To recap: a superintendent provided false information about an alleged bathroom rape while a bathroom policy he supported was under debate, the alleged victim’s parent was dissatisfied with law enforcement’s response, the alleged perpetrator later apparently committed a similar offense, a conservative publication reported all of this out while the legacy media did nothing, and journalists are now upset at the conservative publication.

The standard being used to criticize Rosiak and the conservative outlets that amplified his story could take down pretty much any piece of investigative reporting. That isn’t lowering the bar, it’s just reality.

What Rosiak reported may have been incomplete, but that’s common practice and whether something is incomplete is impossible to know until more details emerge. Singal’s point is relevant, but hardly discredits the full report. If you’re charitable, it supports the story, and if you’re uncharitable, it was uncritical of Smith and overly sympathetic to his narrative. But it doesn’t change that Rosiak reported a big story that reasonable people can interpret as evidence of teenagers of opposite sexes getting easier access to restrooms, where supervision is difficult.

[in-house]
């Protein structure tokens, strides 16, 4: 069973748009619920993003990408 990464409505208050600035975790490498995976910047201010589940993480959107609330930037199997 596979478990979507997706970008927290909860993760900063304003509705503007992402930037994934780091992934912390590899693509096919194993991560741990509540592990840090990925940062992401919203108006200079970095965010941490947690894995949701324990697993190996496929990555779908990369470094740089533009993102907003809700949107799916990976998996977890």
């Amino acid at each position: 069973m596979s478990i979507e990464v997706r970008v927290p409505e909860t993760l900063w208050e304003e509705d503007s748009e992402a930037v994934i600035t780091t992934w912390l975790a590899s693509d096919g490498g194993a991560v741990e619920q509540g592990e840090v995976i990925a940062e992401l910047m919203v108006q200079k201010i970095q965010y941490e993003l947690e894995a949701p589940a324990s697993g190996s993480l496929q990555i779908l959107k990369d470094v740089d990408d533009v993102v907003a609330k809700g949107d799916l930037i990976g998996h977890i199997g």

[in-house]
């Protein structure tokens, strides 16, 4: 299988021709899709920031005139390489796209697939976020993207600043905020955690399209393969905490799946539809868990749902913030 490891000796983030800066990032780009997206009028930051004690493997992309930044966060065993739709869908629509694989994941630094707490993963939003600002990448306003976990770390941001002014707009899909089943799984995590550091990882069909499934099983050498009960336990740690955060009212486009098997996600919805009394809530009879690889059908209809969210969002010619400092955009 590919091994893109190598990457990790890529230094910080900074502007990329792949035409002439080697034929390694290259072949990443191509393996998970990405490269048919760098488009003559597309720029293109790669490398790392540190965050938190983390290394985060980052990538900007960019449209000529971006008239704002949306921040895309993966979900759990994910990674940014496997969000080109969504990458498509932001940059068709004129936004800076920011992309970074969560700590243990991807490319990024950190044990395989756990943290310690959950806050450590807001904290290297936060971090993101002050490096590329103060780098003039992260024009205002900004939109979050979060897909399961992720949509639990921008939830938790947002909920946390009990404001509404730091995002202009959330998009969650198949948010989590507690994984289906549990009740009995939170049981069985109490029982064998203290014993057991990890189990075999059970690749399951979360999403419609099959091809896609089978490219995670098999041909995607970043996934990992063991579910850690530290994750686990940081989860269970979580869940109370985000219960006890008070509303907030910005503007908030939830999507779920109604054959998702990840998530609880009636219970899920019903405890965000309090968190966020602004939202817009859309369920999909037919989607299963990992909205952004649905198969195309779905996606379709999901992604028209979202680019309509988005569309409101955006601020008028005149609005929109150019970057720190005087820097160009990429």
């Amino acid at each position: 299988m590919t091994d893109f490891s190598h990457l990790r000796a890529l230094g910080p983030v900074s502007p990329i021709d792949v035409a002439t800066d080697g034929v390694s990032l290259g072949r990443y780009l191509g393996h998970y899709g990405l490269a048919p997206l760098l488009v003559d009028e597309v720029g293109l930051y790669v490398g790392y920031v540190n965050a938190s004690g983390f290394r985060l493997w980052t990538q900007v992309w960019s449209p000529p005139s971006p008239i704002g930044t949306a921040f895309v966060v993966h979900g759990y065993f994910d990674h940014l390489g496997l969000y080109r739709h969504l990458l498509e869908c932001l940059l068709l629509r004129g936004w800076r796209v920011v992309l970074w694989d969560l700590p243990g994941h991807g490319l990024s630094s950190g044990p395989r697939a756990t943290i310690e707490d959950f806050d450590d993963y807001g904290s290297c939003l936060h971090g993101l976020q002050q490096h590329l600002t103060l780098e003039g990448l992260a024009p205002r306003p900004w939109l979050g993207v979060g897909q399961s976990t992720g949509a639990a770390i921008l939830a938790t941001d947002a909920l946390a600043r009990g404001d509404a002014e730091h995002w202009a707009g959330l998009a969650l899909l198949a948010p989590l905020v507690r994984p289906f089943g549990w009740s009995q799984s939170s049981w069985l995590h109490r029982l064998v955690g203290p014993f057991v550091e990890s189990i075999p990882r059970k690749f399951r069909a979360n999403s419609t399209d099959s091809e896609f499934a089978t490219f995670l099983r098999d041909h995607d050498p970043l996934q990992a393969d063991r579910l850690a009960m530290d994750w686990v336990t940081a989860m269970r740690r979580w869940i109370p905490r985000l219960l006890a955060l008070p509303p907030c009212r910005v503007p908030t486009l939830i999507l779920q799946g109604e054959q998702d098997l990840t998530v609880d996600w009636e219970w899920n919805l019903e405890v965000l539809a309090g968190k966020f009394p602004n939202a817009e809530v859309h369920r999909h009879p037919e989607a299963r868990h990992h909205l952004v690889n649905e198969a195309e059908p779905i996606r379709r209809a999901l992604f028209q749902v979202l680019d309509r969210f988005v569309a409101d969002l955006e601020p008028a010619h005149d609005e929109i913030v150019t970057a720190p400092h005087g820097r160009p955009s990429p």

Also writing in Reason, Matt Welch helpfully documented the “journalist butchery” of parent protests in Loudoun and other communities. The legacy media is distorting the policies and parents’ reactions. Apolitical people like Smith, who are risking their livelihoods to stand up for their kids, are being smeared. Rosiak and the members of conservative media who saw a “cautionary tale” in his report are not examples of such incompetence.

The theatrical nitpicking of Rosiak and conservative media is not reasonable, it’s the sudden embrace of a standard that would render all investigative journalism impossible. Partisanship is a helluva drug, even if your party happens to be no party at all.